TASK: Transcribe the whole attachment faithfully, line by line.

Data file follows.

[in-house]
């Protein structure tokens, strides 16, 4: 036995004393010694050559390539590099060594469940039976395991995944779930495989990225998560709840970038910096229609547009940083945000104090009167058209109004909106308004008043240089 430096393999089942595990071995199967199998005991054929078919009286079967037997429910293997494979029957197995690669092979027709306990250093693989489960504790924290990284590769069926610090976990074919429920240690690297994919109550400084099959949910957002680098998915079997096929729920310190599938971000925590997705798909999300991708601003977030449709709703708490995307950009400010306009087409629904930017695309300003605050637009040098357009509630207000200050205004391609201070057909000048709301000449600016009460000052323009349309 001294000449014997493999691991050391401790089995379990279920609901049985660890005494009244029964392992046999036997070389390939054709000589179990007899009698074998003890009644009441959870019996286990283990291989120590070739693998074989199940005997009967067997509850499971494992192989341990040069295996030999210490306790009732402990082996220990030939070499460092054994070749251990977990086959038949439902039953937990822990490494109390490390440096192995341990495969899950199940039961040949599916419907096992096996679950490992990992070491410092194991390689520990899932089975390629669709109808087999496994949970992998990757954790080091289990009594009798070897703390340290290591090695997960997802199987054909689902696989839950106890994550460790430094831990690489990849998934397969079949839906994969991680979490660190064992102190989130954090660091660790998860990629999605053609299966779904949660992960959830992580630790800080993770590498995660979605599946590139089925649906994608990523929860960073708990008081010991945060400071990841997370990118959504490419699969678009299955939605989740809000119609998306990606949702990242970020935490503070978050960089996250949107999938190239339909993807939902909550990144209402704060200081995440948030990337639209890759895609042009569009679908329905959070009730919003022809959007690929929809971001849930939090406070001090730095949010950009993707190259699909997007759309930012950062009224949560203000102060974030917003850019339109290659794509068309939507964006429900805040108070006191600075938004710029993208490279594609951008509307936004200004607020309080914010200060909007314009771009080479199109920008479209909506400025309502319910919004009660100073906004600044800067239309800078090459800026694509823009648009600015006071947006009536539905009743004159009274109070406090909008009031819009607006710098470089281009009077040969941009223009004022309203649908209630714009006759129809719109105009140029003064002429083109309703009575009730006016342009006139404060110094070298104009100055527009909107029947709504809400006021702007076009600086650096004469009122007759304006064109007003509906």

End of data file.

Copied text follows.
[in-house]
């Protein structure tokens, strides 16, 4: 036995004393010694050559390539590099060594469940039976395991995944779930495989990225998560709840970038910096229609547009940083945000104090009167058209109004909106308004008043240089 430096393999089942595990071995199967199998005991054929078919009286079967037997429910293997494979029957197995690669092979027709306990250093693989489960504790924290990284590769069926610090976990074919429920240690690297994919109550400084099959949910957002680098998915079997096929729920310190599938971000925590997705798909999300991708601003977030449709709703708490995307950009400010306009087409629904930017695309300003605050637009040098357009509630207000200050205004391609201070057909000048709301000449600016009460000052323009349309 001294000449014997493999691991050391401790089995379990279920609901049985660890005494009244029964392992046999036997070389390939054709000589179990007899009698074998003890009644009441959870019996286990283990291989120590070739693998074989199940005997009967067997509850499971494992192989341990040069295996030999210490306790009732402990082996220990030939070499460092054994070749251990977990086959038949439902039953937990822990490494109390490390440096192995341990495969899950199940039961040949599916419907096992096996679950490992990992070491410092194991390689520990899932089975390629669709109808087999496994949970992998990757954790080091289990009594009798070897703390340290290591090695997960997802199987054909689902696989839950106890994550460790430094831990690489990849998934397969079949839906994969991680979490660190064992102190989130954090660091660790998860990629999605053609299966779904949660992960959830992580630790800080993770590498995660979605599946590139089925649906994608990523929860960073708990008081010991945060400071990841997370990118959504490419699969678009299955939605989740809000119609998306990606949702990242970020935490503070978050960089996250949107999938190239339909993807939902909550990144209402704060200081995440948030990337639209890759895609042009569009679908329905959070009730919003022809959007690929929809971001849930939090406070001090730095949010950009993707190259699909997007759309930012950062009224949560203000102060974030917003850019339109290659794509068309939507964006429900805040108070006191600075938004710029993208490279594609951008509307936004200004607020309080914010200060909007314009771009080479199109920008479209909506400025309502319910919004009660100073906004600044800067239309800078090459800026694509823009648009600015006071947006009536539905009743004159009274109070406090909008009031819009607006710098470089281009009077040969941009223009004022309203649908209630714009006759129809719109105009140029003064002429083109309703009575009730006016342009006139404060110094070298104009100055527009909107029947709504809400006021702007076009600086650096004469009122007759304006064109007003509906």